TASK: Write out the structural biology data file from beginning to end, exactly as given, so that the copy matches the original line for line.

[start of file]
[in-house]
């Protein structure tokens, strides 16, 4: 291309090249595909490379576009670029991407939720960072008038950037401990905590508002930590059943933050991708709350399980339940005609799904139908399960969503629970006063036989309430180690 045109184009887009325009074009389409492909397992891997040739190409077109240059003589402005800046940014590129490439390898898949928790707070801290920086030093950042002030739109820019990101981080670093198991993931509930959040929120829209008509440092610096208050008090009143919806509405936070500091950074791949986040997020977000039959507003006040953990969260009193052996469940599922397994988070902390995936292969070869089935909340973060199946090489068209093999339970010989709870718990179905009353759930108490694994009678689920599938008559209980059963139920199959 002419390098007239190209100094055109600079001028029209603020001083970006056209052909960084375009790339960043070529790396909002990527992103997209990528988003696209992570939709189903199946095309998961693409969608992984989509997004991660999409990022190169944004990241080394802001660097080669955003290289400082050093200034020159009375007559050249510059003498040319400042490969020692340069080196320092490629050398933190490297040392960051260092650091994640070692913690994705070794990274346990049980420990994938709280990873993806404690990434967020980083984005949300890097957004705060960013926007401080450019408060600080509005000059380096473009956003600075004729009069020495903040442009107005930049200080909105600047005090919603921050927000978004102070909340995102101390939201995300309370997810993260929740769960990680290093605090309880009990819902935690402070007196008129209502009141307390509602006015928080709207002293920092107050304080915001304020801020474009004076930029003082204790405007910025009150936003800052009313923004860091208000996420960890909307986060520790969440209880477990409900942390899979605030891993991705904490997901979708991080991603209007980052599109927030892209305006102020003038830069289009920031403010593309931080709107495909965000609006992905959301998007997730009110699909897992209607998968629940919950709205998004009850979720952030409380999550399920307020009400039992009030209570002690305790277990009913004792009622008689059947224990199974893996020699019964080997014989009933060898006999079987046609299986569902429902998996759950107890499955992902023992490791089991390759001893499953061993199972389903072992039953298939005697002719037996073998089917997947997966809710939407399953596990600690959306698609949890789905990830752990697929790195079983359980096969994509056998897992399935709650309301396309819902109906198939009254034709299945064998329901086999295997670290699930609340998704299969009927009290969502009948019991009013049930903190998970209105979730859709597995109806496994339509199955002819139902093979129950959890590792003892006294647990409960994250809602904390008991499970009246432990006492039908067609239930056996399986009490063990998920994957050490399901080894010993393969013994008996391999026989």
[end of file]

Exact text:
[in-house]
């Protein structure tokens, strides 16, 4: 291309090249595909490379576009670029991407939720960072008038950037401990905590508002930590059943933050991708709350399980339940005609799904139908399960969503629970006063036989309430180690 045109184009887009325009074009389409492909397992891997040739190409077109240059003589402005800046940014590129490439390898898949928790707070801290920086030093950042002030739109820019990101981080670093198991993931509930959040929120829209008509440092610096208050008090009143919806509405936070500091950074791949986040997020977000039959507003006040953990969260009193052996469940599922397994988070902390995936292969070869089935909340973060199946090489068209093999339970010989709870718990179905009353759930108490694994009678689920599938008559209980059963139920199959 002419390098007239190209100094055109600079001028029209603020001083970006056209052909960084375009790339960043070529790396909002990527992103997209990528988003696209992570939709189903199946095309998961693409969608992984989509997004991660999409990022190169944004990241080394802001660097080669955003290289400082050093200034020159009375007559050249510059003498040319400042490969020692340069080196320092490629050398933190490297040392960051260092650091994640070692913690994705070794990274346990049980420990994938709280990873993806404690990434967020980083984005949300890097957004705060960013926007401080450019408060600080509005000059380096473009956003600075004729009069020495903040442009107005930049200080909105600047005090919603921050927000978004102070909340995102101390939201995300309370997810993260929740769960990680290093605090309880009990819902935690402070007196008129209502009141307390509602006015928080709207002293920092107050304080915001304020801020474009004076930029003082204790405007910025009150936003800052009313923004860091208000996420960890909307986060520790969440209880477990409900942390899979605030891993991705904490997901979708991080991603209007980052599109927030892209305006102020003038830069289009920031403010593309931080709107495909965000609006992905959301998007997730009110699909897992209607998968629940919950709205998004009850979720952030409380999550399920307020009400039992009030209570002690305790277990009913004792009622008689059947224990199974893996020699019964080997014989009933060898006999079987046609299986569902429902998996759950107890499955992902023992490791089991390759001893499953061993199972389903072992039953298939005697002719037996073998089917997947997966809710939407399953596990600690959306698609949890789905990830752990697929790195079983359980096969994509056998897992399935709650309301396309819902109906198939009254034709299945064998329901086999295997670290699930609340998704299969009927009290969502009948019991009013049930903190998970209105979730859709597995109806496994339509199955002819139902093979129950959890590792003892006294647990409960994250809602904390008991499970009246432990006492039908067609239930056996399986009490063990998920994957050490399901080894010993393969013994008996391999026989």